Some users have reported searches being slow to complete.
Please be aware we are working to rectify this.
The 1874 Transit of Venus
Astronomers gathered to observe the 1874 Transit of Venus at Woodford New South Wales
"I do not suggest that photographic observations should displace eye observations; on the contrary, I think that both eye and photographic observations ought to be made." Warren de la Rue 1873
By 1874 advances in the use of photography for astronomical observations meant it was now an indespensible part of the major astronomical event of that year, the Transit of Venus. Around the world, observatories and astronomers were busy making preparations and designing new equipment and training staff to capture the event on film.
In Sydney Henry Chamberlin Russell brought new photographic equipment and modified some of the existing telscopes to turn them into cameras. From 1871 preparations for the 1874 transit had occupied much of Russell's time as he worked to set up observation stations at Goulbourn, Woodford, Eden and Bathurst to photograph the event.
The most impressive instrument was the new 11.4 inch telescope purchased from the optician and instrument maker, Hugo Schroeder and this was installed in the South Dome of the Observatory. For the Transit of Venus it was fitted with a camera and enlarging lens that magnified the Sun's image to four inches. The wet collodion photographic plates were placed at the end of the camera and held in place by a spring. The camera end passed into a dark room tent raised inside the dome and connected to the telescope by a flexible sleeve. Some of the Observatory's older instruments were transported along with the prefabricated observatories to the rural stations.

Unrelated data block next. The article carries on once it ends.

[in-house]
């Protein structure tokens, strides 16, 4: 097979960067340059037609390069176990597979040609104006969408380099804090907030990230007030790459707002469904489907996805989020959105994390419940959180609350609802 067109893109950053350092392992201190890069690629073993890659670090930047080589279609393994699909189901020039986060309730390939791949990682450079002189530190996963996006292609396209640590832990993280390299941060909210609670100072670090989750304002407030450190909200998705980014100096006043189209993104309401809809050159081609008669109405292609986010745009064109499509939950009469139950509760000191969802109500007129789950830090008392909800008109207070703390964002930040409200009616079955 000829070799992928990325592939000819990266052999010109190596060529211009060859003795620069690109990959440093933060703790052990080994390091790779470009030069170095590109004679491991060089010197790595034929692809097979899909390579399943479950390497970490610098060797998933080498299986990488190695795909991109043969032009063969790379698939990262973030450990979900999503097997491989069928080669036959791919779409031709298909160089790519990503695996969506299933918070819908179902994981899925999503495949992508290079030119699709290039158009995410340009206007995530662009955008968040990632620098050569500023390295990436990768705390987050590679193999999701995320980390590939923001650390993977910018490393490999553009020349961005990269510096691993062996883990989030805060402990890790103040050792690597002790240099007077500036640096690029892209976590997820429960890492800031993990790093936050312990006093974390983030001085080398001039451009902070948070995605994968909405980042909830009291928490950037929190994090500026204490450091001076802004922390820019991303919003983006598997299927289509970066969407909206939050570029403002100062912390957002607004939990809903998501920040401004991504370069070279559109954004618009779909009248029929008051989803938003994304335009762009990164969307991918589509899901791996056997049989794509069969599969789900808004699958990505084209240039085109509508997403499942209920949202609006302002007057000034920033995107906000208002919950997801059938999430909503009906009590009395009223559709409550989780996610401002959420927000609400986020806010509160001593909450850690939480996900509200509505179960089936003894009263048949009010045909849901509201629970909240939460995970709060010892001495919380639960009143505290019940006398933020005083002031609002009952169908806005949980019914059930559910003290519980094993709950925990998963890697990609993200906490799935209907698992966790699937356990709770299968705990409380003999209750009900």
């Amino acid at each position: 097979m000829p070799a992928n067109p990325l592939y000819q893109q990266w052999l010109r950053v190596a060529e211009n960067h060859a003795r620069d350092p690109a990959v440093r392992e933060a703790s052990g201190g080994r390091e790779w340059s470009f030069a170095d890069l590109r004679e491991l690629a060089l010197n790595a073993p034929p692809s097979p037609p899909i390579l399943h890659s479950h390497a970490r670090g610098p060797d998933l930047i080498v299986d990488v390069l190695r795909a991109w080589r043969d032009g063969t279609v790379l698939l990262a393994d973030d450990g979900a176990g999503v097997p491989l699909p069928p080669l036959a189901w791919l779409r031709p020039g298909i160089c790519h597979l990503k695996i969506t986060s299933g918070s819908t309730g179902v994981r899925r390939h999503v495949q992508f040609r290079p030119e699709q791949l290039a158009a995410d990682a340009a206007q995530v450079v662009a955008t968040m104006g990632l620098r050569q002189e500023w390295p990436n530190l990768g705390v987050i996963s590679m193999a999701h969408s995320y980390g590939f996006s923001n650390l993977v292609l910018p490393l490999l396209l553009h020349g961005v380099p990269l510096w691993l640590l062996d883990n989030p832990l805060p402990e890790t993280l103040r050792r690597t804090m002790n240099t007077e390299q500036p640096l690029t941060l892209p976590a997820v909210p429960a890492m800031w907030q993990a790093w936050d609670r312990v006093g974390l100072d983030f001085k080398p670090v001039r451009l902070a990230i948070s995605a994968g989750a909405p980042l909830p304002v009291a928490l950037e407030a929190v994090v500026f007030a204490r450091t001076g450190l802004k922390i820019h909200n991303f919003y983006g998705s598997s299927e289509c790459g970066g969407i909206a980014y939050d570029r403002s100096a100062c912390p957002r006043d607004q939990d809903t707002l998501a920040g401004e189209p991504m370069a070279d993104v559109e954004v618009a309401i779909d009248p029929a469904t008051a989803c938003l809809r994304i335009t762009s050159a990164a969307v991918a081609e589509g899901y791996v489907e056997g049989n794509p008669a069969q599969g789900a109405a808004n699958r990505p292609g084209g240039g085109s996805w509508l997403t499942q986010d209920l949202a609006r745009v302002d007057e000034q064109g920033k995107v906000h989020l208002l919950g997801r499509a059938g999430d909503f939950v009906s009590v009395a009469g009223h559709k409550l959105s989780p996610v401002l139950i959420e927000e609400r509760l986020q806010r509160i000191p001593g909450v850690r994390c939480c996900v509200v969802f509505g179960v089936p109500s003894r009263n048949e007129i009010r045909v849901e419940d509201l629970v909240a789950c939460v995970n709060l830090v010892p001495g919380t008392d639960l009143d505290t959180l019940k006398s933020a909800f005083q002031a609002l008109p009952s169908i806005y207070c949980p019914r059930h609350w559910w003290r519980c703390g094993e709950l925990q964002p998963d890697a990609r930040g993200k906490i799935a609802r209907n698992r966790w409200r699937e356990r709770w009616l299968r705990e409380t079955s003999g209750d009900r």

Another important instrument purchased was an astrographic telescope made by J. H. Dallmeyer which was developed especially for photographing the Venus transit. It was set up at Woodford in the Blue Mountains at the residence of A. Fairfax. There were seven observers present for the occasion: P. F. Adams, Surveyor-General; Hirst, a well known amateur astronomer; Mr Vessy of the Trigonomical Survey; Mr Du Faur of the Survey Department; Mr Bischoff, the photographer, and two unnamed carpenters.
Geoff Barker, Assistant Curator, December, 2008
Todd, David, P., Stars and Telescopes, Sampson Low, Marston, and Co., 1900
Haynes, Raymond, Haynes, Roslynn, Malin, David, McGee, Richard, Explorers of the Southern Sky, Cambridge University Press, 1996
Russell, H., C., "Report of Astronomer for 1874 & 1875', New South Wales Government Printer, 1876
Object viewed times
Images on this site are reproduced for the purposes of research and study only. Whilst every effort has been made to trace the Copyright holders, we would be grateful for any information concerning
Copyright of the images and we will withdraw them immediately on Copyright holder's request.